Last Updated: Wednesday, 22 November 2017, 17:20 GMT

Separated Iraqi families fear for relatives after fleeing Sinjar

Publisher UN High Commissioner for Refugees (UNHCR)
Publication Date 6 August 2014
Cite as UN High Commissioner for Refugees (UNHCR), Separated Iraqi families fear for relatives after fleeing Sinjar, 6 August 2014, available at: [accessed 22 November 2017]

It's impossible to know how many people are now staying in this tiny mountain village in northern Iraq. Hundreds, maybe thousands line the lane weaving through Shekhadi, a place of pilgrimage for Iraq's Yezidi minority.

Mothers rock their infant children in wooden cradles, families sleep on mats laid on concrete in the shadow of stone buildings or in the shade of trees. Most appear to be waiting, hoping for good news from their home city of Sinjar, located 280 kilometres due west in Ninewa governorate.

Na'am, a mother of seven, sits on a rock, hand on her chin, visibly distraught about her family, most of whom are stranded in the mountains north of Sinjar. She came here to the Yezidi shrine community with only one of her children. Four other sons, and her two daughters remain in the Sinjar mountains.

According to officials in the Kurdistan Region of Iraq, at least 45,000 Iraqis, including Arabs, Christians and minority Yezidis, Shabak, Shia Turkmen and others, have fled into the region since Sunday to escape armed groups that took over Sinjar and two other communities. Iraqi Kurdistan is already home to more than 300,000 Iraqis displaced since June, and a further 220,000 Syrian refugees, and is feeling the pressure on its already limited resources.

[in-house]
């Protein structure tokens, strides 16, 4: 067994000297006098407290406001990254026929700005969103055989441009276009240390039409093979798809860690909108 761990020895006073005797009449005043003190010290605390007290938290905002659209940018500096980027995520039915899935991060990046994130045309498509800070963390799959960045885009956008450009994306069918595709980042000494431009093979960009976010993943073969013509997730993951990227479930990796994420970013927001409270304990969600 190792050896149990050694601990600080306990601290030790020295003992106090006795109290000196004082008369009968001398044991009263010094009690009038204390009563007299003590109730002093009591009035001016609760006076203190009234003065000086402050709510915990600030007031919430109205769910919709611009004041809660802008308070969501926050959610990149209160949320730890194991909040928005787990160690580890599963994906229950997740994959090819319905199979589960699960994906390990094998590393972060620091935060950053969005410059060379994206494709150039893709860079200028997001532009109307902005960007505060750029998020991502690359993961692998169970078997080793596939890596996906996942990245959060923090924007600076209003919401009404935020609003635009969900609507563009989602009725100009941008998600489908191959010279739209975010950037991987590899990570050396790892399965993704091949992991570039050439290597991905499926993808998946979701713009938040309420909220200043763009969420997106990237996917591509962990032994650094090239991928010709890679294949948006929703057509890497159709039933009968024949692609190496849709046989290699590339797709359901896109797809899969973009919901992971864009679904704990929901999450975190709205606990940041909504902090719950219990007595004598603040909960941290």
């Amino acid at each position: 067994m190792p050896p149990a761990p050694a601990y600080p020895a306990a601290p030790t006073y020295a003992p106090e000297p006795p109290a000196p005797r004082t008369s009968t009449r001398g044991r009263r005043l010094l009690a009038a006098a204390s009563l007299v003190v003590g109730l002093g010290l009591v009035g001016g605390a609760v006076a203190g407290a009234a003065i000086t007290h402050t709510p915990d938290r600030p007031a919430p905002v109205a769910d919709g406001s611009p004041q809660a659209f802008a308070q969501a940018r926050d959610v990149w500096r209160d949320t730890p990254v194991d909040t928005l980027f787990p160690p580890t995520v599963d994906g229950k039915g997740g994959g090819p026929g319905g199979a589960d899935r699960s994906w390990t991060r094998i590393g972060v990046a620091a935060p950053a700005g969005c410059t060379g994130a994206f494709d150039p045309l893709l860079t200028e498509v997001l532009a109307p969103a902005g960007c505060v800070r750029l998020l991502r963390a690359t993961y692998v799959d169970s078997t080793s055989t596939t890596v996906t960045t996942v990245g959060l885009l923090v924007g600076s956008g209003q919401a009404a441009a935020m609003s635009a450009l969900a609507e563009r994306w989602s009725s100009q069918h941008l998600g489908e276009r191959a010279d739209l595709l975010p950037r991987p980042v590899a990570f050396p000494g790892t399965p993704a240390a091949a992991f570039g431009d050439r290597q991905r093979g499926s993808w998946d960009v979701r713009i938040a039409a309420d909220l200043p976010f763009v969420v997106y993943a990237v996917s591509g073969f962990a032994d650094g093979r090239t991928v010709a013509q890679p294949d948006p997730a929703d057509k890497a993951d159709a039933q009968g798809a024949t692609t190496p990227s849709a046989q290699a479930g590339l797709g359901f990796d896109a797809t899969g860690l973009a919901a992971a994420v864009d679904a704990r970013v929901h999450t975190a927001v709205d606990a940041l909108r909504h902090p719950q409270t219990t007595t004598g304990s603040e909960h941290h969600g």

The UN refugee agency and other humanitarian agencies are responding. Today, hundreds of the newly displaced queued at a sports field in the nearby town of Shekhan, leaving with UNHCR mattresses, fans, jugs, soap and other items distributed to support a thousand families.

41-year-old Yusif, an English teacher from Sinjar, was more fortunate than many of his neighbours. His entire immediate family of seven is with him, and they were able to flee with their documents, making it easier to register for aid.

Like many others, he's staying with cousins in Shekhan, a predominantly ethnic Yezidi community. He says others from Sinjar, "Have nothing. This aid is essential for them because they don't have a house; they are in schools, or who knows where."

But Yusif, like so many others who have found comparative safety in the Kurdistan region or elsewhere in Iraq, remains deeply worried about relatives, friends, and neighbours left behind. Government officials say at least 30,000 people from Sinjar fled into a mountain range north of the city.

Yusif has been calling relatives stranded in the mountains every day. "They are outside in the sun and sleeping under the moon," he says. "Some are living in caves. They have a bit of food and water, but are running out."

In Shekhadi, Na'am also worries about her missing relatives amid reports that children have died in the mountains. "I spoke with them yesterday," she says. "But now I can't get through. I think their mobile phones have no more power." The last time she spoke with them was Sunday, when they told her they were running out of food and water.

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